I didn’t get outside much over Christmas, as the weather wasn’t really conducive to gardening and we were happy having some quiet time indoors. But as harvesting the oca and ulluco was long overdue, I went out to do it yesterday afternoon. The photo above shows what the bed looked like at the end of August. The oca were clearly happier than the the ulluco by this time; they were always more numerous in terms of actual plants, so they had 2/3 bed.
The ulluco were closer to the path, so I started there. And the ulluco harvest was woeful. It was a negative harvest – I got out less than I planted. A handful of tiny, brightly coloured tubers. They’re not worth eating or saving; I might pot them up to see if I can turn them into a worthwhile leaf harvest.
The oca were better, in the sense that they were more numerous and some of the tubers were of a reasonable size. Once I’d cleared half of the bed I walked round to the other side… and made the uncomfortable discovery that there was a rodent tunnel in the bed.
Not wanting to encounter a nest of angry rats or anything, I did the girly thing and fetched Ryan, who gave the bed a good forking. He didn’t uncover any rodents. Phew! So I dug through thoroughly, and ended up with a small trugful of tubers. Not exactly a bountiful harvest, but not bad for oca, really. They’re not yet adapted to our climate, something the Guild of Oca Breeders is working on.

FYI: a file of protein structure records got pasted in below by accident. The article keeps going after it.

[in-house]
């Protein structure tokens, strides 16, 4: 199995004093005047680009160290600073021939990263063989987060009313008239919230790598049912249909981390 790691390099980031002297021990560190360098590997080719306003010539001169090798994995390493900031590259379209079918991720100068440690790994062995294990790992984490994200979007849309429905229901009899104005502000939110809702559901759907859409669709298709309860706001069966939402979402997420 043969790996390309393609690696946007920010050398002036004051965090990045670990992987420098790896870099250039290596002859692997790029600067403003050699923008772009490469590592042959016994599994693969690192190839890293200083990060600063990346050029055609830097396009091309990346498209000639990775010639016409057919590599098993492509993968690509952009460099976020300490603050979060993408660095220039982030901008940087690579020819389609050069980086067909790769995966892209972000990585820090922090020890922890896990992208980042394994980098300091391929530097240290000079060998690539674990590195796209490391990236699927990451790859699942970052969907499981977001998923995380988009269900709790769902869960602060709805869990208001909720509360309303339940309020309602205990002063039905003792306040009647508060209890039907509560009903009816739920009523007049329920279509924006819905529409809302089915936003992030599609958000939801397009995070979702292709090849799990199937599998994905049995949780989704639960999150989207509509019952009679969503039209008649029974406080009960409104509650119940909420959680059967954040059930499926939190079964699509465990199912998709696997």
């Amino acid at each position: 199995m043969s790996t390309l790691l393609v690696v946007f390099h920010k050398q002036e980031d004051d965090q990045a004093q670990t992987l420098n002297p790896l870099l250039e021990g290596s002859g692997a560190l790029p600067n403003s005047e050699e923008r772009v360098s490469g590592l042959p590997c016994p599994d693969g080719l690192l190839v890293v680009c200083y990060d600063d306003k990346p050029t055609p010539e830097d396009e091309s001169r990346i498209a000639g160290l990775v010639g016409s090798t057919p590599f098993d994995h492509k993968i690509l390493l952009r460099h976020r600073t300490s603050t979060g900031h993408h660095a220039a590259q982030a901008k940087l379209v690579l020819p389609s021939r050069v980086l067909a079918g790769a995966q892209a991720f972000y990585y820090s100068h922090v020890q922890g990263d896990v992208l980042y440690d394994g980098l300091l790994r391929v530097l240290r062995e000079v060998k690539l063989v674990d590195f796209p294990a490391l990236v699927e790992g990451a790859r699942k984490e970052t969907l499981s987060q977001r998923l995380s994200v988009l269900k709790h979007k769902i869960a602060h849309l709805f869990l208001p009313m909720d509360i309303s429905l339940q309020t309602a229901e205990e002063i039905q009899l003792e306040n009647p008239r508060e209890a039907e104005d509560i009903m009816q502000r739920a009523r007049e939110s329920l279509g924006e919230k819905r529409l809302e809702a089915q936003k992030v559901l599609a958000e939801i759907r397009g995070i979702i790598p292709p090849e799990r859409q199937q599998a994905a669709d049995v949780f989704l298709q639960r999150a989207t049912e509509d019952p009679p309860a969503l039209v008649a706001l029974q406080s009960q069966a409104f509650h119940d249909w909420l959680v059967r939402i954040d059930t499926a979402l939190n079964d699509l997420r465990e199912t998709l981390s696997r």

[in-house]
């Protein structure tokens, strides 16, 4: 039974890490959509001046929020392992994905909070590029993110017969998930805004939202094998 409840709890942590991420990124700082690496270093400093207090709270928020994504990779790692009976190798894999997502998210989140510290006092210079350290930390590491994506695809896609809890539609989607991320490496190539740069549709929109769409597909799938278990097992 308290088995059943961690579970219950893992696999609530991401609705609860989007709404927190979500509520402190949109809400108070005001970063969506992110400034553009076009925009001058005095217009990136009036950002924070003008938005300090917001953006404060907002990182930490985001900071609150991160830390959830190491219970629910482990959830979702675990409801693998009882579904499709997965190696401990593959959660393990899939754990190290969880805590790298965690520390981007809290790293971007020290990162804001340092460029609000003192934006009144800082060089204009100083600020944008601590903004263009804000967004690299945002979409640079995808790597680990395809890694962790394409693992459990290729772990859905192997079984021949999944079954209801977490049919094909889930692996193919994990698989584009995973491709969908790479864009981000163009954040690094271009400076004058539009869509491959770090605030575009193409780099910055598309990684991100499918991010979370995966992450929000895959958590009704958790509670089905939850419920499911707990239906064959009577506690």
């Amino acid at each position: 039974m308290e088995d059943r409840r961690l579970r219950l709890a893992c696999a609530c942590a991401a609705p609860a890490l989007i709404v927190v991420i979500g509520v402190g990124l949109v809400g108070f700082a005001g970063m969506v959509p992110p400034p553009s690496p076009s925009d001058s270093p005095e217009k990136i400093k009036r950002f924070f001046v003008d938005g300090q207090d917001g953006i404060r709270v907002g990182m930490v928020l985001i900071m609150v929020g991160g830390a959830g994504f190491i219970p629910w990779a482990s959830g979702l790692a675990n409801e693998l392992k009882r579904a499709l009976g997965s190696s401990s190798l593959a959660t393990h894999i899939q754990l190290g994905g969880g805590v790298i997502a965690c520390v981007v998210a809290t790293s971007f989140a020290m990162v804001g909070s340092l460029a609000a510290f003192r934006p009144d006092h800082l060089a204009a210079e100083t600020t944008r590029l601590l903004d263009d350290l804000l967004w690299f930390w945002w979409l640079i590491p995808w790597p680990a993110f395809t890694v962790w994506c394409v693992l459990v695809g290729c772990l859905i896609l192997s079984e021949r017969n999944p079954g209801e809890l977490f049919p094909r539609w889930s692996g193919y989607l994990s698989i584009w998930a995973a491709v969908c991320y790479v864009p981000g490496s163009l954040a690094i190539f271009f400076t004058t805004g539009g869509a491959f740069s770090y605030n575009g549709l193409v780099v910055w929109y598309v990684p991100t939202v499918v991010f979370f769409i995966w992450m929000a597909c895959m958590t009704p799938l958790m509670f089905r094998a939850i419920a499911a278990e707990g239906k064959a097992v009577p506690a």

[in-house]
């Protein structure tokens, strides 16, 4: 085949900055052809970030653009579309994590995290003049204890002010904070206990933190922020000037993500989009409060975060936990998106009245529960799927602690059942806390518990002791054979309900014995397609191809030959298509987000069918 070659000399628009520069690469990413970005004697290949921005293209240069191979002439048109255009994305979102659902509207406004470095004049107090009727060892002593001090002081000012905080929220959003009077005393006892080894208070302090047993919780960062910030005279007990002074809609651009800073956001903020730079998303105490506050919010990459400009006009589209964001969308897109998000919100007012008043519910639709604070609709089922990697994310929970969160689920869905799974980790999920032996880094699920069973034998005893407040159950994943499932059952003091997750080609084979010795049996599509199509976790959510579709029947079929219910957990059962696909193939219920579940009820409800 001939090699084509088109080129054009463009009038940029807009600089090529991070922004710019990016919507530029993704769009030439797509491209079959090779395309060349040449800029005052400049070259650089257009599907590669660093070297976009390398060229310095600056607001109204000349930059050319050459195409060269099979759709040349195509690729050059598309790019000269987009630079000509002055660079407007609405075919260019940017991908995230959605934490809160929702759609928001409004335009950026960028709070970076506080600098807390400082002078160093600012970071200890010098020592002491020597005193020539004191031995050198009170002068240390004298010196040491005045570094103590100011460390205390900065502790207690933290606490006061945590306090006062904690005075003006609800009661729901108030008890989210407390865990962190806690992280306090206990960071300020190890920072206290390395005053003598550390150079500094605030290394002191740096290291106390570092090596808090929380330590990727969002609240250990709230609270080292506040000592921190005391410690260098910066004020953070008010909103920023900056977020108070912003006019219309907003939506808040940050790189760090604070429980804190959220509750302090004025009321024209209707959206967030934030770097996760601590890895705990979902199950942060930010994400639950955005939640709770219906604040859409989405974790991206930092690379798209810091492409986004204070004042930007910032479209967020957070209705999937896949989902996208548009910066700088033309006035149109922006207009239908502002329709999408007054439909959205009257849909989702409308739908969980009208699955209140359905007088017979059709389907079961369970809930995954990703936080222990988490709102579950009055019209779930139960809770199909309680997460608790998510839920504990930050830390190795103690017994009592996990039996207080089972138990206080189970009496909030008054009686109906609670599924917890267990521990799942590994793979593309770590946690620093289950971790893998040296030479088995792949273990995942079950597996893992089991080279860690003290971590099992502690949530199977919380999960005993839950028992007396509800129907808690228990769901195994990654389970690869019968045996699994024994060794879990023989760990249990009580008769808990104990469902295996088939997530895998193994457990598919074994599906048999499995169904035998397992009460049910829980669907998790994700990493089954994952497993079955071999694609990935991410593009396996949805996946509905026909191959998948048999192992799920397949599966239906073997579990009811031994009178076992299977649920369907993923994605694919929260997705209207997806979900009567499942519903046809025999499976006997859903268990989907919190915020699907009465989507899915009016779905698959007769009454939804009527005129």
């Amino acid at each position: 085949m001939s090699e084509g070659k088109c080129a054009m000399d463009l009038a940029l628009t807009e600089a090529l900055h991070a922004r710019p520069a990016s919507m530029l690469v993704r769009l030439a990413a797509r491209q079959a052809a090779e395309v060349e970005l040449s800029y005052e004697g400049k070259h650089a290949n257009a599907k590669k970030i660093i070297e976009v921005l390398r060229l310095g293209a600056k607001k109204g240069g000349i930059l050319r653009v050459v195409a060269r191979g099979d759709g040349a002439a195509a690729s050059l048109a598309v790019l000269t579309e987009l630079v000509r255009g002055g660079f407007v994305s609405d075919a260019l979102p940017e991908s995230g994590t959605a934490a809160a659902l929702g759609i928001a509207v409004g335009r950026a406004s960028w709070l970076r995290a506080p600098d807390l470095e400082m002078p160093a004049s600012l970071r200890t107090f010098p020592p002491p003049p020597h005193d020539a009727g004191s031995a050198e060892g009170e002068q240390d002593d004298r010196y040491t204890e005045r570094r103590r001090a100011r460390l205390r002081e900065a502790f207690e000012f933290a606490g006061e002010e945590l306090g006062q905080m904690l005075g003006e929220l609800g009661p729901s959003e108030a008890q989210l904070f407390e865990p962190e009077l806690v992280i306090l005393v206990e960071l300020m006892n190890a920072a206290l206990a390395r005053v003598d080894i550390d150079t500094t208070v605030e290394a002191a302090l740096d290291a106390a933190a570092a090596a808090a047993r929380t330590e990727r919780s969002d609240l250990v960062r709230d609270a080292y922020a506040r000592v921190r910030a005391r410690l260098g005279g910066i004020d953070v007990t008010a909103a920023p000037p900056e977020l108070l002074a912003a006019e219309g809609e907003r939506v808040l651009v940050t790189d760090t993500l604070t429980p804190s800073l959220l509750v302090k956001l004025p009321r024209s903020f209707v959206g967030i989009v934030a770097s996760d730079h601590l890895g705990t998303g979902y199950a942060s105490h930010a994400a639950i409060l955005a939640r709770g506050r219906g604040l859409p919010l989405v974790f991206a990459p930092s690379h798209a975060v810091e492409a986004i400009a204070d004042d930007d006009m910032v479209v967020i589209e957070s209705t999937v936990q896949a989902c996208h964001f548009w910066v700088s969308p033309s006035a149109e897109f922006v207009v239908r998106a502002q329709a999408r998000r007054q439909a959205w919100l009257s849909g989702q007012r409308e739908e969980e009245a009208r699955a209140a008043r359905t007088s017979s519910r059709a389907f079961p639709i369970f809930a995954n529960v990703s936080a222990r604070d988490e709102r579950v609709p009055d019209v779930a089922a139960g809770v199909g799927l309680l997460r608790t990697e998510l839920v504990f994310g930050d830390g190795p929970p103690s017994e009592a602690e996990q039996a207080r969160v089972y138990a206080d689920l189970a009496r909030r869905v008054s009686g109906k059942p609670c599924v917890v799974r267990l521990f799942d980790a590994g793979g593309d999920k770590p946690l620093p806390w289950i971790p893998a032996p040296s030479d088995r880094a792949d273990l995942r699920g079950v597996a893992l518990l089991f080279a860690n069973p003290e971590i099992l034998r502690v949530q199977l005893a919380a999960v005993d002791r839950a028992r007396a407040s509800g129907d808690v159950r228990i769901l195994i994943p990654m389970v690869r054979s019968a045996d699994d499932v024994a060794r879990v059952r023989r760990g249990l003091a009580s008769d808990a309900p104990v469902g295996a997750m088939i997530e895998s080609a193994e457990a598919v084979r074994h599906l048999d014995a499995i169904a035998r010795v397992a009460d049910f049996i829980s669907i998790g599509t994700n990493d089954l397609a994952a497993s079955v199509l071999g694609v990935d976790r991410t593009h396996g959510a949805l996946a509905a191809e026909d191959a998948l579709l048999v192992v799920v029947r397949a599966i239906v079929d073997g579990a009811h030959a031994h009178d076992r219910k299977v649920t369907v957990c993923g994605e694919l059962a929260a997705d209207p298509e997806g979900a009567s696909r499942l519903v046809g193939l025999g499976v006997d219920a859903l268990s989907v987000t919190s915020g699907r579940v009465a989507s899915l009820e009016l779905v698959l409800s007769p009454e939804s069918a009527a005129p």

What went wrong with the ulluco? Did the anonymous rodents tunnel into the bed, ignore the oca and eat all the sizeable ulluco tubers, without leaving any signs of nibbling? Probably not. I suspect that the soil was too rich – helpful to the oca, but detrimental to the ulluco.
I’m going for a small harvest plan this year, opting for diversity and joy rather than bulk. I’m not feeling joyful after my unusual tuber harvest (although, having said that, these are only two species… there are more I haven’t harvested yet), so they haven’t earned a place in the 2017 garden (although that doesn’t mean I’ll never grow them again). I may pop a few oca into a container, and use them mainly as a leafy crop this year. We may just eat them all; they’re not as hard to replace as they once were.
Are you planning on growing oca or ulluco this year? Or have you grown them in the past and decided on something different this year? If you’re planning on growing any tuber crops this year, have a look at my post on how to store seed tubers for planting, to bridge that gap between when they arrive and when they can go in the ground!
This blog post was written by Emma Cooper and was published on The Unconventional Gardener website. If you're reading it elsewhere you may want to navigate away from plagiarised content.